Tabletop Storygames: Microscope Union

I’ve written before about the storygame Microscope, in which players collaboratively generate the timeline for a fictional place or institution. Microscope Union is a spinoff of that, focusing on the development of a single family tree.

You start by naming a person who did something — it should probably be something extraordinary, but you can decide what extraordinary means to you — and some traits that allowed them to do this. Then you work backwards, filling in details about previous generations (back to the great-grandparents), and showing where those traits came from. Each phase of the game, you select one “union” to focus on. (You can also choose to have parents/grandparents not be biological parents per se, but be key influencers of the child’s life — we went this route a couple of times.)

The resulting play experience feels more coherent and directed than standard Microscope: because new people and events fit into a defined graph, it’s easier to remember who’s who, and easier to reason about causation. By the time we finished the game (two sessions of about 2-3 hours each), I felt like I had a pretty good idea of the driving forces in the final protagonist’s life.

I also liked that we wound up roleplaying the same characters in the context of their relationships with their parents, their spouses/romantic partners, and their children: this gave us a reason to explore some depths and idiosyncrasies that don’t always come out in RPGs.

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Deadbolt

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At IndieCade I had a chance to play Elizabeth Shoemaker Sampat’s Deadbolt.

It’s a game about the truth: specifically, saying something true about yourself or about someone else in the circle. It’s not a role-playing game, because you are not telling a story or performing a character. The whole point is to speak from your own experience. The rules are simple: you have three rounds, and each round you say something truthful to someone else in the circle, based on prompts you’ve drawn from an envelope. The prompts control both what you say and to whom you say it. (There’s a more detailed description of the rules over here, together with pictures of the artifacts of play, which is helpful because I don’t have any pictures and probably wouldn’t have thought to take any.) If your listener is moved by what you have said, they can give you a token to represent this.

If this sounds trivial or easy, it’s not, and that’s because the prompts ask for things like “describe something you deeply regret doing”. If you’re going to play in good faith, you have to be willing to answer that kind of question honestly.

At the same time, the rules are written with a good deal of sensitivity. You have to answer the questions; you’re not told how much detail you have to go into, or what words you have to use, or how long you have to speak. You don’t even have to say what the question is that you’re answering. Sometimes people answered with a paragraph of explanation, and sometimes with a single phrase.

It’s not a game that brutalizes boundaries or forces confessions you’re not up for. On the contrary, it’s an opportunity (or at least, I found it to be one). The rules create a space in which it is permissible to speak about things that might normally be kept silent. I’m often conscious that telling someone something personal not only makes me vulnerable — that’s my risk to take — but also can be demanding on them, can seem like a bid for sympathy or reassurance; can even be an act of manipulation in the wrong context. But in Deadbolt your fellow players have consented to this and indicated their willingness to hear what you have to say.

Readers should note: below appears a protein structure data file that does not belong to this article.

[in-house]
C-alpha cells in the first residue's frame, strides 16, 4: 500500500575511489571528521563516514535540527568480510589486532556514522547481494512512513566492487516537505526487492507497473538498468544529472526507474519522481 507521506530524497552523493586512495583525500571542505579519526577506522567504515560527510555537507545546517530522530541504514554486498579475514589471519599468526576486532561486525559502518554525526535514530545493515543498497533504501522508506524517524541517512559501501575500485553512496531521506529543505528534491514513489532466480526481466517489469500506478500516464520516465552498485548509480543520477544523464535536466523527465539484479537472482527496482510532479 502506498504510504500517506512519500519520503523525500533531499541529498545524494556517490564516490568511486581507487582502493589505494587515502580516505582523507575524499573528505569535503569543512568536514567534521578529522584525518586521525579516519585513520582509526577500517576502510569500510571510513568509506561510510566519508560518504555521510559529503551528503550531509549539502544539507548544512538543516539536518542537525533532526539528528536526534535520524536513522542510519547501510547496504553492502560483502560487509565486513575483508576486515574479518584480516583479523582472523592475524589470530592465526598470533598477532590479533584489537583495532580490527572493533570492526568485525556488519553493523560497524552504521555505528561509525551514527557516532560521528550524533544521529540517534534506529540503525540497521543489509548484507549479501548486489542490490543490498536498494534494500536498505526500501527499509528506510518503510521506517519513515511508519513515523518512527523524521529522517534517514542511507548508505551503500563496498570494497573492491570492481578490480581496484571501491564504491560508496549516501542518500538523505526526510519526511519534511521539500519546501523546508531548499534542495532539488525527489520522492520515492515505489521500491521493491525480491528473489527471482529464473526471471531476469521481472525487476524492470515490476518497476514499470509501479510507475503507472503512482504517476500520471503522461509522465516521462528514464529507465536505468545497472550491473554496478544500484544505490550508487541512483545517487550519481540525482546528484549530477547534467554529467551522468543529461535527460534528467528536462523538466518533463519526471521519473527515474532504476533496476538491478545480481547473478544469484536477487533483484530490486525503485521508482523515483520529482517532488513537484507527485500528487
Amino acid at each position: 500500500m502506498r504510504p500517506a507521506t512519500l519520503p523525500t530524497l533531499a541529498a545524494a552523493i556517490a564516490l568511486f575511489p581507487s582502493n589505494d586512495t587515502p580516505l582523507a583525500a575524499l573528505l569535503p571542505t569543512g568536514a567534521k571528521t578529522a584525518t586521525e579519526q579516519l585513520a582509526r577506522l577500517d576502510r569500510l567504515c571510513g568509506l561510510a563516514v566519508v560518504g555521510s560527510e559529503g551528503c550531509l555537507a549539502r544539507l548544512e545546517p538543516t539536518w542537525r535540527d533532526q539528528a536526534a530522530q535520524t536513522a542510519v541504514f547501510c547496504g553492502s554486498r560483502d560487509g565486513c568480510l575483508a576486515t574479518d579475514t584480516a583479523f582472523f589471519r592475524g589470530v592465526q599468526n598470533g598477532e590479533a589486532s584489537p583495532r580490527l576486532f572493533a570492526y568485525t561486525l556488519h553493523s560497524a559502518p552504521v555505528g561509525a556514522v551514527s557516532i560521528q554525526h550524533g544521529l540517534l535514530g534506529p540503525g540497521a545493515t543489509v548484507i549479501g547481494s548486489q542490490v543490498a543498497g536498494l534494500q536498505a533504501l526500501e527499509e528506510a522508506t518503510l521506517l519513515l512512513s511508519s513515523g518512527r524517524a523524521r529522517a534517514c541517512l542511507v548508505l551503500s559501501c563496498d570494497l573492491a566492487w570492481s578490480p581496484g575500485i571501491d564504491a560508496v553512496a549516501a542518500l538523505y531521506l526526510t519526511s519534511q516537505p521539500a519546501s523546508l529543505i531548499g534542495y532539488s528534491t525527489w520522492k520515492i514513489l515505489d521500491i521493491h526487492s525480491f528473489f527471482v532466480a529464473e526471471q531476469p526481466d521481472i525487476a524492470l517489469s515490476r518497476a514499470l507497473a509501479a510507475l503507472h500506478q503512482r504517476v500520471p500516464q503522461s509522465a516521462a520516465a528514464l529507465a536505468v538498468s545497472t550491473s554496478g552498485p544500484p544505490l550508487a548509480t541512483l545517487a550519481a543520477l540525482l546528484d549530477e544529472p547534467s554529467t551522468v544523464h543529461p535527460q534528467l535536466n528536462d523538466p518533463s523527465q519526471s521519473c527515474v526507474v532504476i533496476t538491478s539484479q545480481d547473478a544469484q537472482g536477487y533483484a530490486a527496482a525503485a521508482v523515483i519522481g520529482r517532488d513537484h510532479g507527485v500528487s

Despite the description I just gave, the dominant sound of Deadbolt was silence. Someone would draw a prompt about what to say, and another prompt about whom to speak to. Then they’d sit there. Thinking; gathering courage. Sometimes they teared up. Then they would speak. This drove home to me something I’ve often observed in intense conversations in life, that sometimes getting to a hard truth is about being willing to wait, as a listener; willing to shut up not only when the other person is speaking, but when they’re getting ready to speak, when they’re still gathering their thoughts and finding courage. One of the rules of Deadbolt is that no one else can speak during your round, and that’s really important, because it creates the silence that comes before the truth.

I was a tiny bit apprehensive about playing something like this in a circle that included some people I didn’t know. Even tabletop storygames create vulnerability in a way that makes it hugely important to trust the rest of the group. But the rules of Deadbolt are sufficiently constrained that they make this easier. Also, the people I was playing with were awesome.

It was intense. I’m really glad I got a chance to play.

Assorted Interesting Projects

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Tim Fowers — for whom I worked on Clockwords back in the day, and who has produced several other board and computer games — is doing a deck-building word game called Paperback. It looks like a terrifying collision of Scrabble and Dominion.

Coin Opera 2 is a book of poems about computer games, poems that emulate formal features of computer games. There is even a two-player poem. (I have no idea what that looks like in practice: chorus vs chorus leader? But it’s intriguing.)